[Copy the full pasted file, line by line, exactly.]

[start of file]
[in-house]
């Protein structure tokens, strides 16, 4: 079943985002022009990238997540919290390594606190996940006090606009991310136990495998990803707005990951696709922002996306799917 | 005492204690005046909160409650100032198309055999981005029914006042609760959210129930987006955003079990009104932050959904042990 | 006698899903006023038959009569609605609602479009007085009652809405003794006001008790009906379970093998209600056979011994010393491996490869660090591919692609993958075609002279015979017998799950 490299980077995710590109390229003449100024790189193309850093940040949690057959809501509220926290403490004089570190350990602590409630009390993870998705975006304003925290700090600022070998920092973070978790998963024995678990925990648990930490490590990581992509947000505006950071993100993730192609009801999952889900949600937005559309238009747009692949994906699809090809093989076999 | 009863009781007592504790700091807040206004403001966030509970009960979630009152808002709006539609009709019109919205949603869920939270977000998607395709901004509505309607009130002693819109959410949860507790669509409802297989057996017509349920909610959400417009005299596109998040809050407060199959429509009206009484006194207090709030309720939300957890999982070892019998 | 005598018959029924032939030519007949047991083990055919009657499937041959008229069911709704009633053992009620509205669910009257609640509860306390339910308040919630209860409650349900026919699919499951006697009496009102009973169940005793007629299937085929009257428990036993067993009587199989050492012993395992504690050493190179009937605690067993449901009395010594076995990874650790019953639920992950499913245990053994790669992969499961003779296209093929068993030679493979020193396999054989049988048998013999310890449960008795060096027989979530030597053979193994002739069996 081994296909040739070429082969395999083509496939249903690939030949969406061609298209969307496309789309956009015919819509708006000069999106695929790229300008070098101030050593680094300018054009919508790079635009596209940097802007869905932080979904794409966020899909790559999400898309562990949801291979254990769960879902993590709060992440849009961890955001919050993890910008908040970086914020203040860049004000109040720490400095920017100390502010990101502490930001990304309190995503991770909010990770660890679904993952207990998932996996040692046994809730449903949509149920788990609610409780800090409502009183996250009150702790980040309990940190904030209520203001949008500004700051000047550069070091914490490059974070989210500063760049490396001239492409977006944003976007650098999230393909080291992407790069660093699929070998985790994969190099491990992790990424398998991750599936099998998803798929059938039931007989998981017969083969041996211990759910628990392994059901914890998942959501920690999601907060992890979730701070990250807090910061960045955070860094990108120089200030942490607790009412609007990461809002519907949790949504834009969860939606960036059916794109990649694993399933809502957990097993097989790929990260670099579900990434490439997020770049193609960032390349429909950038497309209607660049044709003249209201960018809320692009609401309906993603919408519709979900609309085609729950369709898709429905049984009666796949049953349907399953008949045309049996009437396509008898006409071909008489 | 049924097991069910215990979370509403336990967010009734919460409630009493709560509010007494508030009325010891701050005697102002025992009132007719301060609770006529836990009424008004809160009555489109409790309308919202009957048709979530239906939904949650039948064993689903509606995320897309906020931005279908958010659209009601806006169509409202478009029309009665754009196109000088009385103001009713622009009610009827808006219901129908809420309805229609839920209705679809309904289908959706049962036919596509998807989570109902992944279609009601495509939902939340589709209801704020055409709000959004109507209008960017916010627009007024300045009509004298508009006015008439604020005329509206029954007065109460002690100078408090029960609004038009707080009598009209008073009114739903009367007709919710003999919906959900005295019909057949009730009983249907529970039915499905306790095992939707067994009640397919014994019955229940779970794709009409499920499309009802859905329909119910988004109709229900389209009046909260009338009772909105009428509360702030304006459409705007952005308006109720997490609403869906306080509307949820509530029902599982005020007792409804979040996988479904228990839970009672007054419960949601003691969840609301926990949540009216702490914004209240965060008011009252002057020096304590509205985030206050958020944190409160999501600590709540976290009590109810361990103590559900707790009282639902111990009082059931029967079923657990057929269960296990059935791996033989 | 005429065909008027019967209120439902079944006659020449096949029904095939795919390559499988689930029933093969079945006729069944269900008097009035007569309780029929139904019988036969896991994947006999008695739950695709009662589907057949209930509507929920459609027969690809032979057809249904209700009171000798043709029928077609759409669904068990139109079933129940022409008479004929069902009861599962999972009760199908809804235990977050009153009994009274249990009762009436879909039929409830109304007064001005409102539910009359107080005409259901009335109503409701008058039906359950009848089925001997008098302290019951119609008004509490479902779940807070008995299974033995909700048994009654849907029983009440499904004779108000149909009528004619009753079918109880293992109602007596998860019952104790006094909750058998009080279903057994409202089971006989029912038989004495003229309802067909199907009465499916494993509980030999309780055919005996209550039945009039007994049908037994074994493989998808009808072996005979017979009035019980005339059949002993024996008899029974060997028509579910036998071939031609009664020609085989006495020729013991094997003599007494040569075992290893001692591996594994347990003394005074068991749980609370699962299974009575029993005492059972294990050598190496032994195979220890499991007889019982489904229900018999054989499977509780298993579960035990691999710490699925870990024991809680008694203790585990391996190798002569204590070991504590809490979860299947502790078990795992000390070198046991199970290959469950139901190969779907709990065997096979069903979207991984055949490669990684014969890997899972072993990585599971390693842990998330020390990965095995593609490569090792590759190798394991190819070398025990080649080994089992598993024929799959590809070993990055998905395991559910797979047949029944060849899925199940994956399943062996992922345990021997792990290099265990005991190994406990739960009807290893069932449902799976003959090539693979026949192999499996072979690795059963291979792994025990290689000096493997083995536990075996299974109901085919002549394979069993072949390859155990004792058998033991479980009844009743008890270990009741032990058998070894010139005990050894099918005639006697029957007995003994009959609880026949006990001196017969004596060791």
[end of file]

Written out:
[in-house]
């Protein structure tokens, strides 16, 4: 079943985002022009990238997540919290390594606190996940006090606009991310136990495998990803707005990951696709922002996306799917 | 005492204690005046909160409650100032198309055999981005029914006042609760959210129930987006955003079990009104932050959904042990 | 006698899903006023038959009569609605609602479009007085009652809405003794006001008790009906379970093998209600056979011994010393491996490869660090591919692609993958075609002279015979017998799950 490299980077995710590109390229003449100024790189193309850093940040949690057959809501509220926290403490004089570190350990602590409630009390993870998705975006304003925290700090600022070998920092973070978790998963024995678990925990648990930490490590990581992509947000505006950071993100993730192609009801999952889900949600937005559309238009747009692949994906699809090809093989076999 | 009863009781007592504790700091807040206004403001966030509970009960979630009152808002709006539609009709019109919205949603869920939270977000998607395709901004509505309607009130002693819109959410949860507790669509409802297989057996017509349920909610959400417009005299596109998040809050407060199959429509009206009484006194207090709030309720939300957890999982070892019998 | 005598018959029924032939030519007949047991083990055919009657499937041959008229069911709704009633053992009620509205669910009257609640509860306390339910308040919630209860409650349900026919699919499951006697009496009102009973169940005793007629299937085929009257428990036993067993009587199989050492012993395992504690050493190179009937605690067993449901009395010594076995990874650790019953639920992950499913245990053994790669992969499961003779296209093929068993030679493979020193396999054989049988048998013999310890449960008795060096027989979530030597053979193994002739069996 081994296909040739070429082969395999083509496939249903690939030949969406061609298209969307496309789309956009015919819509708006000069999106695929790229300008070098101030050593680094300018054009919508790079635009596209940097802007869905932080979904794409966020899909790559999400898309562990949801291979254990769960879902993590709060992440849009961890955001919050993890910008908040970086914020203040860049004000109040720490400095920017100390502010990101502490930001990304309190995503991770909010990770660890679904993952207990998932996996040692046994809730449903949509149920788990609610409780800090409502009183996250009150702790980040309990940190904030209520203001949008500004700051000047550069070091914490490059974070989210500063760049490396001239492409977006944003976007650098999230393909080291992407790069660093699929070998985790994969190099491990992790990424398998991750599936099998998803798929059938039931007989998981017969083969041996211990759910628990392994059901914890998942959501920690999601907060992890979730701070990250807090910061960045955070860094990108120089200030942490607790009412609007990461809002519907949790949504834009969860939606960036059916794109990649694993399933809502957990097993097989790929990260670099579900990434490439997020770049193609960032390349429909950038497309209607660049044709003249209201960018809320692009609401309906993603919408519709979900609309085609729950369709898709429905049984009666796949049953349907399953008949045309049996009437396509008898006409071909008489 | 049924097991069910215990979370509403336990967010009734919460409630009493709560509010007494508030009325010891701050005697102002025992009132007719301060609770006529836990009424008004809160009555489109409790309308919202009957048709979530239906939904949650039948064993689903509606995320897309906020931005279908958010659209009601806006169509409202478009029309009665754009196109000088009385103001009713622009009610009827808006219901129908809420309805229609839920209705679809309904289908959706049962036919596509998807989570109902992944279609009601495509939902939340589709209801704020055409709000959004109507209008960017916010627009007024300045009509004298508009006015008439604020005329509206029954007065109460002690100078408090029960609004038009707080009598009209008073009114739903009367007709919710003999919906959900005295019909057949009730009983249907529970039915499905306790095992939707067994009640397919014994019955229940779970794709009409499920499309009802859905329909119910988004109709229900389209009046909260009338009772909105009428509360702030304006459409705007952005308006109720997490609403869906306080509307949820509530029902599982005020007792409804979040996988479904228990839970009672007054419960949601003691969840609301926990949540009216702490914004209240965060008011009252002057020096304590509205985030206050958020944190409160999501600590709540976290009590109810361990103590559900707790009282639902111990009082059931029967079923657990057929269960296990059935791996033989 | 005429065909008027019967209120439902079944006659020449096949029904095939795919390559499988689930029933093969079945006729069944269900008097009035007569309780029929139904019988036969896991994947006999008695739950695709009662589907057949209930509507929920459609027969690809032979057809249904209700009171000798043709029928077609759409669904068990139109079933129940022409008479004929069902009861599962999972009760199908809804235990977050009153009994009274249990009762009436879909039929409830109304007064001005409102539910009359107080005409259901009335109503409701008058039906359950009848089925001997008098302290019951119609008004509490479902779940807070008995299974033995909700048994009654849907029983009440499904004779108000149909009528004619009753079918109880293992109602007596998860019952104790006094909750058998009080279903057994409202089971006989029912038989004495003229309802067909199907009465499916494993509980030999309780055919005996209550039945009039007994049908037994074994493989998808009808072996005979017979009035019980005339059949002993024996008899029974060997028509579910036998071939031609009664020609085989006495020729013991094997003599007494040569075992290893001692591996594994347990003394005074068991749980609370699962299974009575029993005492059972294990050598190496032994195979220890499991007889019982489904229900018999054989499977509780298993579960035990691999710490699925870990024991809680008694203790585990391996190798002569204590070991504590809490979860299947502790078990795992000390070198046991199970290959469950139901190969779907709990065997096979069903979207991984055949490669990684014969890997899972072993990585599971390693842990998330020390990965095995593609490569090792590759190798394991190819070398025990080649080994089992598993024929799959590809070993990055998905395991559910797979047949029944060849899925199940994956399943062996992922345990021997792990290099265990005991190994406990739960009807290893069932449902799976003959090539693979026949192999499996072979690795059963291979792994025990290689000096493997083995536990075996299974109901085919002549394979069993072949390859155990004792058998033991479980009844009743008890270990009741032990058998070894010139005990050894099918005639006697029957007995003994009959609880026949006990001196017969004596060791």